My eyes slowly adjust to the darkness; the starless night refusing to provide any clue to which way is land. Turning in hopes of seeing something, anything, I spot lights on the shore. Where the lights are interrupted, I assume are boats, and in one case a buoy, or possibly a head. The head/buoy is moving in the direction of the lights, I follow. After swimming twenty minutes, the lights aren’t getting any closer.
Every few minutes in the water, I pause to check my bearings and try to touch bottom. In this starless night, land, sea, and sky are one blackness. At least the water isn’t too cold, almost pleasant. Treading water now, not able to touch the bottom, I cannot see the lights on shore. I side-stroke a bit, attempting to regain my bearing when something hits me in the head. I prepare for a battle, wishing I had a weapon.
No need, I swam headlong into a old wooden tender. I cling to the side of the boat, catching my breath and summoning the strength to pull myself aboard. At once, the odour of roasted lamb and falafel floods my nostrils. An open hand reaches down toward me and the owner of that hand whispers, “My friend, my friend, let me help you”. The Middle Eastern accent sounds familiar, but it’s impossible for the hand to belong to Mohammed.
It didn’t. Zeki introduces himself, welcoming me aboard the skiff. I notice a body hidden beneath an old canvas in the bow, and although Zeki is rowing, a late model outboard engine hangs on the stern. He apologises that for circumstances beyond his control, he cannot take me ashore. Thanking Zeki for his hospitality, I’m about to return to the water and continue my journey ashore when chaos breaks out on the beach.
I hear shouting, and whistles. A parachute flare is fired and I see an army of sorts forming on the beach 200 yards away. There is more shouting, and now pointing. I see muzzle flashes. A couple of rounds ricochet off the water striking the boat. “Mu’allim, mu’allim, you better awake”, Zeki repeats as he shakes the body under the canvas. The outboard motor I assumed was inoperative, roars to life.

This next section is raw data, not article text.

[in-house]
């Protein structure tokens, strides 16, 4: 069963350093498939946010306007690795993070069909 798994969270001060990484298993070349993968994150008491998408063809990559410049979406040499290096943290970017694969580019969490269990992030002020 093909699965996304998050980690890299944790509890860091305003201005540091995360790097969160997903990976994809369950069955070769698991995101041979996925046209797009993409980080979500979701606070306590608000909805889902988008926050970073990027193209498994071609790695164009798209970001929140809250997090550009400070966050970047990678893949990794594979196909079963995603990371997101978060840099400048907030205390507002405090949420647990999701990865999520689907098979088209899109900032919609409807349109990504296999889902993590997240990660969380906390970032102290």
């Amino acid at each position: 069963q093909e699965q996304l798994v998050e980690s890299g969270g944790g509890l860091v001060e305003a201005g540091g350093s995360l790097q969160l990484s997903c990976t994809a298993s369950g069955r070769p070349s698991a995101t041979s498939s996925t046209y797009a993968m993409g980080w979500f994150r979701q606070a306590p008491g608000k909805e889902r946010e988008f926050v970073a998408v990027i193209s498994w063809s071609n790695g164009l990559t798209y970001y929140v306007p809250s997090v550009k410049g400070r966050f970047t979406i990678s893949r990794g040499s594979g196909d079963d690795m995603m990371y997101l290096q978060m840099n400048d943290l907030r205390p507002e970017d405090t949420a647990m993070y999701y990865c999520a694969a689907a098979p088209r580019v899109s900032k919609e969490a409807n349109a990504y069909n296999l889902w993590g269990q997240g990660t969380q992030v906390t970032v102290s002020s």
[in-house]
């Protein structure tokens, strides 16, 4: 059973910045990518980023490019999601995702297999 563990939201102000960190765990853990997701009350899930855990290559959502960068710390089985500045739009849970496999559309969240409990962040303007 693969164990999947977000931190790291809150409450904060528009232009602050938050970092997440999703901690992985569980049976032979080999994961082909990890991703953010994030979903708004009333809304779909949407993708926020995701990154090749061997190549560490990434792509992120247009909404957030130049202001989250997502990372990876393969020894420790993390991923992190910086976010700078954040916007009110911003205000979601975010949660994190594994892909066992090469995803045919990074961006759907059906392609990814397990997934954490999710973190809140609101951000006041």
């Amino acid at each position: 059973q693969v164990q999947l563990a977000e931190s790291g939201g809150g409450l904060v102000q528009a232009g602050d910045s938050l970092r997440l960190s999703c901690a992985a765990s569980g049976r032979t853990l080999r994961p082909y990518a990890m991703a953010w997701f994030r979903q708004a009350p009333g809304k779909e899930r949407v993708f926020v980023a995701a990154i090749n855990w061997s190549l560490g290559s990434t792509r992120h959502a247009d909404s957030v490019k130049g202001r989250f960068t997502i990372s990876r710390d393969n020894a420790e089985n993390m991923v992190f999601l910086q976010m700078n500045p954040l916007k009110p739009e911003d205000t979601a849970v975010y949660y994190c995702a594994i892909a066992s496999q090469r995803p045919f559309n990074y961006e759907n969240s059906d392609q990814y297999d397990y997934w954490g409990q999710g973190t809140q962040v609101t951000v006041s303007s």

Another parachute flare, on the beach the soldiers are setting up a heavy artillery gun and I see the rocket plumes of mortars being fired our way. “Zig!”, the voice under the canvas tarpaulin shouts. The owner of the voice throws off the cover and shouts “hard to port!”. Zeki protests that if we don’t keep a straight line, we’ll run out of fuel before Europa Point. “Zag!”, the commander shouts. “What?”, questions Zeki.
“Hard to starboard”, is the command as a mortar splashes into the water ten yards in front to us. The underwater exposion of the mortar rattles the boat. “We don’t have to make it all the way across, just as far as…” the explanation is cut short as another mortal enters the water directly in front of us, exploding just as we pass over it.
The force of the explosion propels our small craft straight up, completely out of the water. The engine, propeller starved of resistance, screams for what seems like minutes, seconds really, before we splash down again. The explosion and hard landing have taken their toll on the once sturdy boat. Water leaking between the seams of the wooden hull, threaten to overtake the electric bilge pump with the sea‘s intrusion.
Zeki is visibly shaken, staring straight ahead, hands frozen to the helm. “You, steer!”, the commander shouts, pointing at me. I take the helm; Zeki starts shovelling water from the boat with a bucket. By the light of the Satellite phone held to his cheek I catch a glimpse of our doomed vessel‘s captain, it’s Jaxon! I thought I recognised that cool under fire demeanour. Jaxon does not recognise me, no time for pleasantries right now, I zig.
Jaxon punches in a number on the sat-phone, checks his watch and says to no one in particular, “Where are they?”, as if on cue, the called party picks up. The outboard engine, probably unhappy with the abuse it has taken is now louder than before. Shouting to be heard over the dying motor, Jaxon’s side of the conversation is: “Jaxon here… yes, I have him… where are you?” I zag, “… well, we’re under fire… isn’t there anything you can do… your prize is in danger, it would be a pity if anything were to harm the package… yeah, I thought so… copy, out”.
“Stop the boat, you’re going to want to see this” commands Jaxon gesturing toward the shore. I kill the engine just in time to hear the all too familiar high pitched whine of a torpedo slicing through the water. The wooden hull of our sinking craft reverberates the sound as the torpedo passes beneath us, or nearly so, and continues in the direction of our attackers.
I turn to face the stern, Zeki suspends his bailing activity, and we watch. About twenty feet from shore the torpedo detonates, the explosion rocking the beachfront. Stones, sand, water, and sea creatures erupt from the blast, pelting the solders on the beach. While the gunners are distracted, our motorboat is bumped sideways as we collide with a dull rubber coated metallic thud of a submarine surfacing to our starboard.
The HMAS Dechaineux, a Collins class boat, is a welcome sight. The stern of the wooden skiff is engulfed in smoke from the overheated and abused outboard engine. Jaxon reaches under the beleaguered boat’s console and retrieves a pistol. We are assisted aboard by RANSS crew members. Jaxon aims the pistol at a fuel tank in our besieged boat and fires; a flare, setting alight the remains of the craft. Tossing the spent flare gun into the water, Jaxon turns to me and nonchalantly says “Good to see you, Majes”.